And as they get better at this, many other things become possible. In order to play this game people need to know what the score is at all times. They need to know if they are moving toward the goal or away from it.
They need current information that reflects events as they happen, not batch reports delivered 30 days after the end of the last quarter. This allows them to make good, timely decisions and coordinate effectively. Once people are able to see the score and track events as they happen they need to understand how their actions influence the score. If operating results are trending away from performance targets people need to know what to do to bring operations back on track.
If results are on target people need to know how best to sustain them. That means people get the training they need to do their jobs well. It also means that people have the opportunity and authority to act as they see fit when the need arises.
If no action can happen until requests and permissions are passed up and down a chain of command, then responses will be too slow and people will become frustrated with the poor results. When people can see the score at all times and when they know how to act in order to achieve predefined performance targets there is one more condition that must be present in order for a strong alliance to emerge.
That condition is that people have a stake in the outcome. Often this is in the form of a monetary reward when performance targets are achieved.
Without a stake in the outcome, people become bored or indifferent and they will not make the effort to constantly improve and adjust operations to respond as the world changes.
And without this constant effort challenging performance targets cannot be achieved month after month, year after year. In an interview with Steven Johnson I posed six questions and asked him to share his insights on a range of topics. These topics range from what gives a system emergent Essentials of Supply Chain Management, 3rd Edition Promise of the Real-Time Supply Chain 8 characteristics to how could companies organize their supply chains so as to encourage and benefit from emergent behavior.
How is an emergent system different from an assembly line? The catchphrase that I sometimes use is that an emergent system is "smarter" than the sum of its parts.
They tend to be systems made up of many interacting agents, each of which is following relatively simple rules governing its encounters with other agents.
Somehow, out of all these local interactions, a higher-level, global intelligence "emerges. An ant colony is a great example of this: colonies manage to pull off extraordinary feats of resource management and engineering and task allocation, all by following remarkably simple rules of interaction, using a simple chemical language to communicate. There's a queen ant in the colony, but she's only called that because she's the chief reproductive engine for the colony -- she doesn't have any actually command authority.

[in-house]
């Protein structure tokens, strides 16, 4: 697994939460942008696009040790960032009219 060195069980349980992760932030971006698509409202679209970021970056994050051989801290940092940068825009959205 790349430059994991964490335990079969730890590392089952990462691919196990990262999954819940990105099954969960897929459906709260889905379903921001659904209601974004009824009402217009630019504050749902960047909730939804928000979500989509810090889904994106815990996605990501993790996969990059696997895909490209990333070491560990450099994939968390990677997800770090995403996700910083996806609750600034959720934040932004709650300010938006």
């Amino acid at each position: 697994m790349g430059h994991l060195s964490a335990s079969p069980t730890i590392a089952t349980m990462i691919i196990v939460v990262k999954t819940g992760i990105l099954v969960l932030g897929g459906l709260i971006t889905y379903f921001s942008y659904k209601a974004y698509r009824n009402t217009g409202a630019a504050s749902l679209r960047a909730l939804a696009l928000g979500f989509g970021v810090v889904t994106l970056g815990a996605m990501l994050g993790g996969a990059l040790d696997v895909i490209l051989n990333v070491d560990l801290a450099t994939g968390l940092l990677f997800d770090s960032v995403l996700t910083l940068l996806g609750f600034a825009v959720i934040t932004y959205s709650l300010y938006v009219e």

The ordinary ants just do the thinking collectively, without a leader. A key difference between an emergent system and an assembly line lies in the fluidity of the emergent system: randomness is a key component of the way an ant colony will explore a given environment -- take the random element out, and the colony gets much less interesting, much less capable of stumbling across new ideas.
Assembly lines are all about setting fixed patterns, and eliminating randomness; emergence is all about stumbling across new patterns that work better than the old ones. One of the central lessons, I think, is that emergent systems are always slightly out of control. Their unpredictability is part of their charm, and their power, but it can be Essentials of Supply Chain Management, 3rd Edition Promise of the Real-Time Supply Chain 9 threatening to engineers and planners who have been trained to eliminate unpredictability at every turn.
Some of the systems that I've looked at combine emergent properties and evolutionary ones: the emergent system generates lots of new configurations and ideas, and then there's a kind of natural selection that weeds out the bad ideas and encourages the good ones.
That's largely what a designer of emergent systems should think about doing: it's closer to growing a garden than it is building a factory. What does it mean when you say that emergent systems display complex adaptive behavior? The complexity refers to the number of interacting parts, like the thousands of ants in a colony, or the pedestrians on a street in a busy city. Adaptive behavior is what happens when all those component parts create useful higher-level structures or patterns of behavior with their group interactions, when they create something -- usually unwittingly -- that benefits the members of the group.
When an ant colony determines the shortest route to a new source of food and quickly assembles a line of ants to transport the food back to the next; when thousands of urbanites create a neighborhood with a distinct personality that helps organize and give shape to an otherwise overwhelming city -- these are examples of adaptive behavior. What is negative feedback as opposed to positive feedback? What role does negative feedback play in the ability of a system to exhibit adaptive behavior?
Negative feedback is crucial, and it's not at all negative in a value-judgment sense. Positive feedback is what we generally mean when we talk about feedback, as in the guitar effect that we first started to hear as music in the 60s: music is played through a speaker, which is picked up by a microphone, which then broadcasts it out though the speaker, creating a sound that the microphone picks up, and so on until you get a howling noise that sounds nothing like the originally music.
So positive feedback is a kind of self-perpetuating, additive effect: plug output A into input B which is plugged into input A.